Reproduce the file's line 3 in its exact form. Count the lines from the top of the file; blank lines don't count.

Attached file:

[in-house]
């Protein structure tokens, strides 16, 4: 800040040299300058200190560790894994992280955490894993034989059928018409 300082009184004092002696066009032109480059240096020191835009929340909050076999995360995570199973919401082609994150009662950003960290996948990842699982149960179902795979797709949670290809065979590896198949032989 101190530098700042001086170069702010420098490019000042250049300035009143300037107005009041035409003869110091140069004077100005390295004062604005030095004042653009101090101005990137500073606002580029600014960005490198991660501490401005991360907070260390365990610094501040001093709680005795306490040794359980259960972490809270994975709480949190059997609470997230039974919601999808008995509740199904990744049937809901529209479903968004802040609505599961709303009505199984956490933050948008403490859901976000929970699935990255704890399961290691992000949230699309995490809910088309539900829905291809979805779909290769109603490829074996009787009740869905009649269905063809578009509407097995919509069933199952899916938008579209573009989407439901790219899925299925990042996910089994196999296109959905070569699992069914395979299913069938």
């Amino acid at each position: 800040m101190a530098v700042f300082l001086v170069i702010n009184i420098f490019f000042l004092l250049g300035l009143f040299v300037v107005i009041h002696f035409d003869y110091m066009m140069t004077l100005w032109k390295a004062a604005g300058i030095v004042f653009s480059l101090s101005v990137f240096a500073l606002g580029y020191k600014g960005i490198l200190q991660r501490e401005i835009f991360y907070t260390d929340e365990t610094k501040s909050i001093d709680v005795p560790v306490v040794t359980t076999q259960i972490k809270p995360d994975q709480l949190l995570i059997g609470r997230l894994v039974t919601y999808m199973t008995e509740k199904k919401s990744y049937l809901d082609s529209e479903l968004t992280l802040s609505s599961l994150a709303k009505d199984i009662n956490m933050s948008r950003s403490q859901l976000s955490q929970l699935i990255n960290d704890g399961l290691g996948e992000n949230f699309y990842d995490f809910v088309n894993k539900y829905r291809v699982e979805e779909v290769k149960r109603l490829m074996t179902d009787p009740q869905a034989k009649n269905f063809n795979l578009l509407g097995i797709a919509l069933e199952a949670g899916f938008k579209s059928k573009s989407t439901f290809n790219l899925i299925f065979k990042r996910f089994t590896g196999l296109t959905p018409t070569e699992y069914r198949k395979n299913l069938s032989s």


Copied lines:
């Amino acid at each position: 800040m101190a530098v700042f300082l001086v170069i702010n009184i420098f490019f000042l004092l250049g300035l009143f040299v300037v107005i009041h002696f035409d003869y110091m066009m140069t004077l100005w032109k390295a004062a604005g300058i030095v004042f653009s480059l101090s101005v990137f240096a500073l606002g580029y020191k600014g960005i490198l200190q991660r501490e401005i835009f991360y907070t260390d929340e365990t610094k501040s909050i001093d709680v005795p560790v306490v040794t359980t076999q259960i972490k809270p995360d994975q709480l949190l995570i059997g609470r997230l894994v039974t919601y999808m199973t008995e509740k199904k919401s990744y049937l809901d082609s529209e479903l968004t992280l802040s609505s599961l994150a709303k009505d199984i009662n956490m933050s948008r950003s403490q859901l976000s955490q929970l699935i990255n960290d704890g399961l290691g996948e992000n949230f699309y990842d995490f809910v088309n894993k539900y829905r291809v699982e979805e779909v290769k149960r109603l490829m074996t179902d009787p009740q869905a034989k009649n269905f063809n795979l578009l509407g097995i797709a919509l069933e199952a949670g899916f938008k579209s059928k573009s989407t439901f290809n790219l899925i299925f065979k990042r996910f089994t590896g196999l296109t959905p018409t070569e699992y069914r198949k395979n299913l069938s032989s």